De Fauw and Keisse react to Galvez' death

Belgians Dimitri De Fauw and Iljo Keisse give their thoughts after the tragic death of Issac G lvez

Belgians Dimitri De Fauw and Iljo Keisse give their thoughts after the tragic death of Issac G lvez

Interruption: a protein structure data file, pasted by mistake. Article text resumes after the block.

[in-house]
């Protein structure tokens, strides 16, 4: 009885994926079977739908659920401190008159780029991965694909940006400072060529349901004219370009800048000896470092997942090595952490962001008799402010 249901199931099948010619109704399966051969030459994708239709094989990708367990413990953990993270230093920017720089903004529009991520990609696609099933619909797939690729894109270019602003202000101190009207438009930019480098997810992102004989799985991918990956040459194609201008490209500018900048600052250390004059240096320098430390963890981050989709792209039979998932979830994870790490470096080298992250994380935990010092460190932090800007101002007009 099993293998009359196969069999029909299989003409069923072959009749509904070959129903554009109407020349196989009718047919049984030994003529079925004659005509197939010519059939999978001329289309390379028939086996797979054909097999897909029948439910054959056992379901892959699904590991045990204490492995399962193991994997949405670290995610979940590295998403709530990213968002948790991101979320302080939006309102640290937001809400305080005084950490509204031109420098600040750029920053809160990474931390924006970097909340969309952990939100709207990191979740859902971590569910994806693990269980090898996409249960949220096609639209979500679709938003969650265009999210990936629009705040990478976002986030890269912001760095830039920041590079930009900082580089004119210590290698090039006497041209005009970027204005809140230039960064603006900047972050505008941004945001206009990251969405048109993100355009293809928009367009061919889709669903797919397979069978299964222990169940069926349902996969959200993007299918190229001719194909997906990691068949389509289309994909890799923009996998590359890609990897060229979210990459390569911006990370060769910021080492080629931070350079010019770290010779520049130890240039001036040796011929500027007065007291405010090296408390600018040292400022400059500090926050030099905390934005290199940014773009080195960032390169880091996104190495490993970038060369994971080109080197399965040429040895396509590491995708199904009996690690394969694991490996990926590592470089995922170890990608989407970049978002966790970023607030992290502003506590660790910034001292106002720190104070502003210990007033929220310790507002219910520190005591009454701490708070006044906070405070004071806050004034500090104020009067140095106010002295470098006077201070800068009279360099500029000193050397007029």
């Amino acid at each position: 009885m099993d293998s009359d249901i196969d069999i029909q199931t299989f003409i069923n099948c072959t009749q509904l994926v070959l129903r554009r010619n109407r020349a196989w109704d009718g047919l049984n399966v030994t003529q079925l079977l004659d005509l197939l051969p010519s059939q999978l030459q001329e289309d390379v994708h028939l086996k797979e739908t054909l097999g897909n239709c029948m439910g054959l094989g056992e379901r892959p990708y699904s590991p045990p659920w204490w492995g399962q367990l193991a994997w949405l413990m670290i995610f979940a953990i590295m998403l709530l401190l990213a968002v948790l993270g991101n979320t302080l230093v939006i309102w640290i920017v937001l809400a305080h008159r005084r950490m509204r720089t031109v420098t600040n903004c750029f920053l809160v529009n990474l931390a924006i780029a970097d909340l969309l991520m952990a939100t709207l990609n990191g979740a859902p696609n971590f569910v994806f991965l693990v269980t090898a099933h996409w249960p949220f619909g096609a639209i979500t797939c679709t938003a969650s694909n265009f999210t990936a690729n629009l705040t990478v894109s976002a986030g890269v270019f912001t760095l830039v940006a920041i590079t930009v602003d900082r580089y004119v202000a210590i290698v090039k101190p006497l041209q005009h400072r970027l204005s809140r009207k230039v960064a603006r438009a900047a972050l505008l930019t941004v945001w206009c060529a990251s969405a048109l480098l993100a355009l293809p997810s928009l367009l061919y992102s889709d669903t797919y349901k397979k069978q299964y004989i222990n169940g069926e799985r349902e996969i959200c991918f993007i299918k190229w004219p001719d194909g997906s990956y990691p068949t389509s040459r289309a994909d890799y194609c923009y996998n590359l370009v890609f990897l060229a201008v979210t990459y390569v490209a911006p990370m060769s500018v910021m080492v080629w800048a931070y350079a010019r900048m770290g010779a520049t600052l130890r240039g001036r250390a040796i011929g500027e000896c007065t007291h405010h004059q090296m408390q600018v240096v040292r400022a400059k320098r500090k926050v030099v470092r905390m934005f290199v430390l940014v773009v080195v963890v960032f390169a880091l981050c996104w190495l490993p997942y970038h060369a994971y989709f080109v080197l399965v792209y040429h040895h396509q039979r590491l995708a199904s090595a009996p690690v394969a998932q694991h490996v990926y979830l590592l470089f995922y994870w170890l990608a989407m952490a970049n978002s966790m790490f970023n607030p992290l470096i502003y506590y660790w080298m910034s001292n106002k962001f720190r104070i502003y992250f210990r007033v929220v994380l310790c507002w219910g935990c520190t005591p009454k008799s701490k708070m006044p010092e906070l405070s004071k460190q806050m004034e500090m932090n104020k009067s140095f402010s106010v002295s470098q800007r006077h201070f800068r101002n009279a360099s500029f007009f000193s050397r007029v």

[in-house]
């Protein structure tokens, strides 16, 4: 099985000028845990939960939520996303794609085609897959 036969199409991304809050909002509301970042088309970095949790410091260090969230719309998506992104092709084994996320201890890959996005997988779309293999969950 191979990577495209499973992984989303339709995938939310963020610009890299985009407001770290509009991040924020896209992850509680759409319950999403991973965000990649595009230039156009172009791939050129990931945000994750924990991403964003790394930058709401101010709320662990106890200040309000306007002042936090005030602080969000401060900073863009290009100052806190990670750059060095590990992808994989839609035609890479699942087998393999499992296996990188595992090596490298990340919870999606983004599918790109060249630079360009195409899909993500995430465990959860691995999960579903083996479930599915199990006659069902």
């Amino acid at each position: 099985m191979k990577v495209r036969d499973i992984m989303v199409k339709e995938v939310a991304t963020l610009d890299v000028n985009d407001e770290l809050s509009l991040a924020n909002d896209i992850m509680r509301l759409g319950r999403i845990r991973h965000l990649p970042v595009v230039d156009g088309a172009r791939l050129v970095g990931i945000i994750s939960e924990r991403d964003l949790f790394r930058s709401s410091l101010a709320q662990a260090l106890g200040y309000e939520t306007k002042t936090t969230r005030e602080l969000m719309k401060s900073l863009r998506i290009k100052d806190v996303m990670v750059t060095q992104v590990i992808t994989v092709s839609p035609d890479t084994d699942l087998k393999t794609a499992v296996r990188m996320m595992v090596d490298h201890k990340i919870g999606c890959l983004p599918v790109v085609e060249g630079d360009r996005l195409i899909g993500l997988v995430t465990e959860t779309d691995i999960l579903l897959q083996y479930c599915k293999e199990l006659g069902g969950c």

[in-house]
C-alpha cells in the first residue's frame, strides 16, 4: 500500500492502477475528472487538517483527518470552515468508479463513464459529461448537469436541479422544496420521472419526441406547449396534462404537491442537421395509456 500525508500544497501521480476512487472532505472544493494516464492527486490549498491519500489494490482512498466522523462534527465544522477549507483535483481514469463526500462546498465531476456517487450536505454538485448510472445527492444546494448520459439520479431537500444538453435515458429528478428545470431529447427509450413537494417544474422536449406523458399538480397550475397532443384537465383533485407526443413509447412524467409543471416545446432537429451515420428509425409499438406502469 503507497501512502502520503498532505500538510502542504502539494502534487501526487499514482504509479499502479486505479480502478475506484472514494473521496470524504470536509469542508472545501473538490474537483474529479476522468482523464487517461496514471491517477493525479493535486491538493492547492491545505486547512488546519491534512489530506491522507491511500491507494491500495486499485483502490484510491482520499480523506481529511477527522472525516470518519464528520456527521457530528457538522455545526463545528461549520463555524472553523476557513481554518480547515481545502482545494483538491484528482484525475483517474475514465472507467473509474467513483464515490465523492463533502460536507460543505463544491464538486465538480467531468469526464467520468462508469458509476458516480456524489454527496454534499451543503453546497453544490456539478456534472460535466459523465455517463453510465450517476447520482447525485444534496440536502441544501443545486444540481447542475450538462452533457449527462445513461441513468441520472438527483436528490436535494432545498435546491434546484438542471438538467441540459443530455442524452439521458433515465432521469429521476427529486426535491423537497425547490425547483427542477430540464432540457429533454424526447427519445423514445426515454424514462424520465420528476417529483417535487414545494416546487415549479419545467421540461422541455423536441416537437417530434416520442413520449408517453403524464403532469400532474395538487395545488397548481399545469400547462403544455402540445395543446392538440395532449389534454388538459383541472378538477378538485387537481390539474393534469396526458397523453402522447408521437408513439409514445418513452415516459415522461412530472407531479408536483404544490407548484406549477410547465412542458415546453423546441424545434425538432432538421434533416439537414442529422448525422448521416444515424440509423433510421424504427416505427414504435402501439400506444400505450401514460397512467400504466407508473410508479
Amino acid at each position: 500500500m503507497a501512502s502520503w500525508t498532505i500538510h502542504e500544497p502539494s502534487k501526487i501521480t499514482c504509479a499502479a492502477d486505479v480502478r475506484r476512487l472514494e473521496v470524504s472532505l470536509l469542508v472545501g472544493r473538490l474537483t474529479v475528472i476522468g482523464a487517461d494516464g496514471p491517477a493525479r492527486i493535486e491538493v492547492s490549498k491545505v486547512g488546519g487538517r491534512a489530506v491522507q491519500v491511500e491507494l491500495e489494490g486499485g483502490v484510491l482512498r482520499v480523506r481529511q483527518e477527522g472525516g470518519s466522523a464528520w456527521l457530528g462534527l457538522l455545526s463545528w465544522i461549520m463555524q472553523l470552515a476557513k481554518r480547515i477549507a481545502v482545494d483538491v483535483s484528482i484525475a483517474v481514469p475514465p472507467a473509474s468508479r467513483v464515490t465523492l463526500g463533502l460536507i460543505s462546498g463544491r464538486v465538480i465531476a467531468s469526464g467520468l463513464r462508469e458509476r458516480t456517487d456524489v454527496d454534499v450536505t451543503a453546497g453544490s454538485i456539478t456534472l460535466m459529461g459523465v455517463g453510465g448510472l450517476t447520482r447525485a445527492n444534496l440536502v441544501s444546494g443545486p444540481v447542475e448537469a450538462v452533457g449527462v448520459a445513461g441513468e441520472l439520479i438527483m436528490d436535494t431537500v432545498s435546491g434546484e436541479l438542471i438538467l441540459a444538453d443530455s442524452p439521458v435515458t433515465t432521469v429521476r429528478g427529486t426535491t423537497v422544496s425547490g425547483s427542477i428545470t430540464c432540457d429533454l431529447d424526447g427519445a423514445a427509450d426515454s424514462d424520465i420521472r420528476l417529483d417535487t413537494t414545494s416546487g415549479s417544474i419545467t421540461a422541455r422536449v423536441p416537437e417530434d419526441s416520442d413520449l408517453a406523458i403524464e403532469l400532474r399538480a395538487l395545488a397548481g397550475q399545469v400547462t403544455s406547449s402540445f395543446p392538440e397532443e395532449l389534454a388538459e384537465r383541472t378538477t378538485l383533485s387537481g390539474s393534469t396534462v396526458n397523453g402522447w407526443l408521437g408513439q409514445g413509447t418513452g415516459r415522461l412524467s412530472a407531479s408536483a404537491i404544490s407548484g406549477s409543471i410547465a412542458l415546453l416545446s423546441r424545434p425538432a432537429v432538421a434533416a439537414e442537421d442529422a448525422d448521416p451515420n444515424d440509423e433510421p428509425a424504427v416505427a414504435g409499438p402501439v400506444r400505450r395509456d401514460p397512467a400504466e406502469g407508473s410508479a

The death of Isaac G lvez during the Ghent Six over the weekend has been met with sadness and shock by the cycling community. G lvez crashed into a barrier during the final Madison on Saturday night, and died en route to hospital. His death reportedly resulted from massive internal bleeding after the impact damaged his heart. His body is likely to be repatriated to Spain on Tuesday or Wednesday, following an autopsy. The other rider involved in the accident, Dimitri De Fauw, had to be taken to the UZ Gent hospital to be treated for shock. "Emotionally, I'm a wreck," he was quoted by Sportwereld as saying. "I have to go on." De Fauw took it hard: "I was already back at the Kuipke [Ghent track] before noon on Sunday to talk with Patrick Sercu, with organiser Discart, with Robert D'Hont, my soigneur. They assured me that it wasn't my fault. Same with the people from the judiciary, who let me tell my story. You're not guilty.But still, in your head you imagine things that aren't there. How do I deal with this?" Up until the tragic accident, De Fauw's friend Iljo Keisse was leading the Ghent Six with Robert Bartko, with G lvez and Llaneras in second position overall. De Fauw had done well for himself over the previous five nights and was looking forward to the end. "It would have been a party," he said. "Iljo winning or at least on the podium. Me with my lap record, seven thousand going away happy each day. Until suddenly, bang. And everything went dark." De Fauw described what happened. "I sat maybe in fourth or fifth position in the field," he explained. "Iljo Keisse had just attacked. We came out of the bend onto the finish straight when there was a wave in the peloton. I saw nothing, I heard nothing, but suddenly there was G lvez, who started to chase Iljo behind me. I didn't see him coming. We hooked our handlebars together and were thrown to the top of the track. It all happened in a fraction of a second." Keisse: "No winners" The final night of the Ghent Six was cancelled out of respect for G lvez and his family, meaning that Iljo Keisse and Robert Bartko were officially declared the winners. "We are on the palmares, but that's all," Keisse was quoted as saying. "It means absolutely nothing. My dream became a nightmare. Sunday evening could have been one of the most beautiful days of my career. After five days of strong performances, I was ready to crown the work to win the Ghent Six for the second time in a row. No, this edition has no winners. Only losers. "I didn't have a lot of contact with Isaac. He was quiet, even introverted. This world is really so small that we are not just colleagues, but also friends." 50 years after Ockers Cycling deaths on the track are not common. G lvez died 50 years after Belgian Stan Ockers, who passed away two days after crashing in Antwerp's Sportpaleis on September 29, 1956. Ockers was an accomplished pro, winning major road races such as the World Championship in 1955 and Fleche Wallonne in 1953 and 1955. He also held the world hour record on the track for a time and won the Ghent, Antwerp and Brussels Six Day events.
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